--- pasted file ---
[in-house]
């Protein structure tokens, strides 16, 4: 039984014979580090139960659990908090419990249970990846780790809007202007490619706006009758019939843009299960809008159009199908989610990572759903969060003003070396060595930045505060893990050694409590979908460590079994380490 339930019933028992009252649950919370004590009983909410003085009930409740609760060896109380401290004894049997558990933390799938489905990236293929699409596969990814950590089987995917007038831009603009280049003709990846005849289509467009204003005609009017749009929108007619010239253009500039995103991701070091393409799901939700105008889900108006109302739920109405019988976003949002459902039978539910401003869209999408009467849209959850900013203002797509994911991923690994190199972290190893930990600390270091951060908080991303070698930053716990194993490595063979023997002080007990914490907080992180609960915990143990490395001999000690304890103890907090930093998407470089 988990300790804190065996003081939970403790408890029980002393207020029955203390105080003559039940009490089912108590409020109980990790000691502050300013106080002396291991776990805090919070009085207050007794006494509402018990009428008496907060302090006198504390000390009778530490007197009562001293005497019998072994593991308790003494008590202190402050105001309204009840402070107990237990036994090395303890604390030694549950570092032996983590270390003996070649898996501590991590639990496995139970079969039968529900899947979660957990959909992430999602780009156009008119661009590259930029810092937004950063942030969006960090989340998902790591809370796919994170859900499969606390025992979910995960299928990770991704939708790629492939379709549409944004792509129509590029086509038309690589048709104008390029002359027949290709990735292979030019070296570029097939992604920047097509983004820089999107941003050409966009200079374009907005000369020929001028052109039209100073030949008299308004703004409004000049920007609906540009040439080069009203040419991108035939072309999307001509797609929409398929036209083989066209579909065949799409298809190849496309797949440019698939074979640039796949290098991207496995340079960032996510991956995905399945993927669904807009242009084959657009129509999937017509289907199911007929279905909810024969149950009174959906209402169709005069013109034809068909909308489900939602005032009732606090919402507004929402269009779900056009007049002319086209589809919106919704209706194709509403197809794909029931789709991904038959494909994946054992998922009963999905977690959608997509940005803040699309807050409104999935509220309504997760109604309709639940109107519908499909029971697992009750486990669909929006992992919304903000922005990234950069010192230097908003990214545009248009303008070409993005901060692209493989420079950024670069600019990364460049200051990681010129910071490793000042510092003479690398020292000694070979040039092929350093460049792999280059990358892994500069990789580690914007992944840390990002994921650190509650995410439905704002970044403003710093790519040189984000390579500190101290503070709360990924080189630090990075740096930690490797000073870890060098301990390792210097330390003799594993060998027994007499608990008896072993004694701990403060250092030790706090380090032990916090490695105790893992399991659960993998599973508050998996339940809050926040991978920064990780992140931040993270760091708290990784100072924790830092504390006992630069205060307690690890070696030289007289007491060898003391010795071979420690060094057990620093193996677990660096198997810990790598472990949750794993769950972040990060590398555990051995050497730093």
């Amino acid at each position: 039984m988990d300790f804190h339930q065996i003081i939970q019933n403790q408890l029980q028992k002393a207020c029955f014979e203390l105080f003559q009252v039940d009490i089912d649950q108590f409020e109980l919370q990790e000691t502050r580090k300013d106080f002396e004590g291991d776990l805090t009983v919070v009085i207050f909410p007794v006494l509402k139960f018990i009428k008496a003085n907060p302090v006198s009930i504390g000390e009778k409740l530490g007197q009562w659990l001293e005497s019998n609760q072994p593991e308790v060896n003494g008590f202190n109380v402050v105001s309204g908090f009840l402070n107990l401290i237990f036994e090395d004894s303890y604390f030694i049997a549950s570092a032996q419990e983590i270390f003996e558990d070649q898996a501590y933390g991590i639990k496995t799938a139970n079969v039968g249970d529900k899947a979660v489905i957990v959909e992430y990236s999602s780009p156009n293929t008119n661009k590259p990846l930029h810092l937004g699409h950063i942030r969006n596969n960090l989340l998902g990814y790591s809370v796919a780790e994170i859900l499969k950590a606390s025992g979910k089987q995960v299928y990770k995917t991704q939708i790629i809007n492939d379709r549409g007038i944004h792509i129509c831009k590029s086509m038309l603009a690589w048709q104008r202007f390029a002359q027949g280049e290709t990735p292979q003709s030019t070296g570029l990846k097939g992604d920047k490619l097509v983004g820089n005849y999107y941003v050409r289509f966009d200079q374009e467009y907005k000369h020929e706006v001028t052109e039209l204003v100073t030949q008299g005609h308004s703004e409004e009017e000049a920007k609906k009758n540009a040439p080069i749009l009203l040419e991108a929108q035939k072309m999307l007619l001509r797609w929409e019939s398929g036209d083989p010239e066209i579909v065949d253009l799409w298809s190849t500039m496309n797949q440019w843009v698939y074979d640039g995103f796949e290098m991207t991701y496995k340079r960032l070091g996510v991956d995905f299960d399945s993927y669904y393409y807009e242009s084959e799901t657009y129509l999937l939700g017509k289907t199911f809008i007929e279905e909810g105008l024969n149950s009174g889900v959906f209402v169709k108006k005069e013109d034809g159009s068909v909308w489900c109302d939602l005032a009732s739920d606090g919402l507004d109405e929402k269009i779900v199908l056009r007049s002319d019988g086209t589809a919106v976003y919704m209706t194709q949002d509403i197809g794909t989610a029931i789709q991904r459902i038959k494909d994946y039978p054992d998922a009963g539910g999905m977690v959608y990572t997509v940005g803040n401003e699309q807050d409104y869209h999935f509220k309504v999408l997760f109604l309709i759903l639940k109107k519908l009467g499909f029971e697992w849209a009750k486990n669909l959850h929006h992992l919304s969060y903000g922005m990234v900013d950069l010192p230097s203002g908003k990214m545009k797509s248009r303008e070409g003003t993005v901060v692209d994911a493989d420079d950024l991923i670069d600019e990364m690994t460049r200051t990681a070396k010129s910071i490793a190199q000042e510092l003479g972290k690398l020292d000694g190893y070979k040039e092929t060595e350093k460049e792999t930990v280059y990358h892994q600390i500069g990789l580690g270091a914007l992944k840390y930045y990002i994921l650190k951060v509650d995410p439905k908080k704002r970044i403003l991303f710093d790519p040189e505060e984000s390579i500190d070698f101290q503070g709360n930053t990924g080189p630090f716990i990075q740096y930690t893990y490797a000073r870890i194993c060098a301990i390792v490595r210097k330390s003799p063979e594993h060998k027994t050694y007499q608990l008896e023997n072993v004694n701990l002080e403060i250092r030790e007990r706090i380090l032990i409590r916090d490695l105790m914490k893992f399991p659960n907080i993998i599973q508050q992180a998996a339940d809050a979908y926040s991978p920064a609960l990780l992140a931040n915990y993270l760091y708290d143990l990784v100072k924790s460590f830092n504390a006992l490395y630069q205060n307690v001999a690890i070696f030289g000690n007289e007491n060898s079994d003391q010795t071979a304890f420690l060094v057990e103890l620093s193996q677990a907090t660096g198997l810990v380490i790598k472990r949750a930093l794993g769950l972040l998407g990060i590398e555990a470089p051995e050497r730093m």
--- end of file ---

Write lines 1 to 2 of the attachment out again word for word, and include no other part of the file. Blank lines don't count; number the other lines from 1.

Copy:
[in-house]
């Protein structure tokens, strides 16, 4: 039984014979580090139960659990908090419990249970990846780790809007202007490619706006009758019939843009299960809008159009199908989610990572759903969060003003070396060595930045505060893990050694409590979908460590079994380490 339930019933028992009252649950919370004590009983909410003085009930409740609760060896109380401290004894049997558990933390799938489905990236293929699409596969990814950590089987995917007038831009603009280049003709990846005849289509467009204003005609009017749009929108007619010239253009500039995103991701070091393409799901939700105008889900108006109302739920109405019988976003949002459902039978539910401003869209999408009467849209959850900013203002797509994911991923690994190199972290190893930990600390270091951060908080991303070698930053716990194993490595063979023997002080007990914490907080992180609960915990143990490395001999000690304890103890907090930093998407470089 988990300790804190065996003081939970403790408890029980002393207020029955203390105080003559039940009490089912108590409020109980990790000691502050300013106080002396291991776990805090919070009085207050007794006494509402018990009428008496907060302090006198504390000390009778530490007197009562001293005497019998072994593991308790003494008590202190402050105001309204009840402070107990237990036994090395303890604390030694549950570092032996983590270390003996070649898996501590991590639990496995139970079969039968529900899947979660957990959909992430999602780009156009008119661009590259930029810092937004950063942030969006960090989340998902790591809370796919994170859900499969606390025992979910995960299928990770991704939708790629492939379709549409944004792509129509590029086509038309690589048709104008390029002359027949290709990735292979030019070296570029097939992604920047097509983004820089999107941003050409966009200079374009907005000369020929001028052109039209100073030949008299308004703004409004000049920007609906540009040439080069009203040419991108035939072309999307001509797609929409398929036209083989066209579909065949799409298809190849496309797949440019698939074979640039796949290098991207496995340079960032996510991956995905399945993927669904807009242009084959657009129509999937017509289907199911007929279905909810024969149950009174959906209402169709005069013109034809068909909308489900939602005032009732606090919402507004929402269009779900056009007049002319086209589809919106919704209706194709509403197809794909029931789709991904038959494909994946054992998922009963999905977690959608997509940005803040699309807050409104999935509220309504997760109604309709639940109107519908499909029971697992009750486990669909929006992992919304903000922005990234950069010192230097908003990214545009248009303008070409993005901060692209493989420079950024670069600019990364460049200051990681010129910071490793000042510092003479690398020292000694070979040039092929350093460049792999280059990358892994500069990789580690914007992944840390990002994921650190509650995410439905704002970044403003710093790519040189984000390579500190101290503070709360990924080189630090990075740096930690490797000073870890060098301990390792210097330390003799594993060998027994007499608990008896072993004694701990403060250092030790706090380090032990916090490695105790893992399991659960993998599973508050998996339940809050926040991978920064990780992140931040993270760091708290990784100072924790830092504390006992630069205060307690690890070696030289007289007491060898003391010795071979420690060094057990620093193996677990660096198997810990790598472990949750794993769950972040990060590398555990051995050497730093």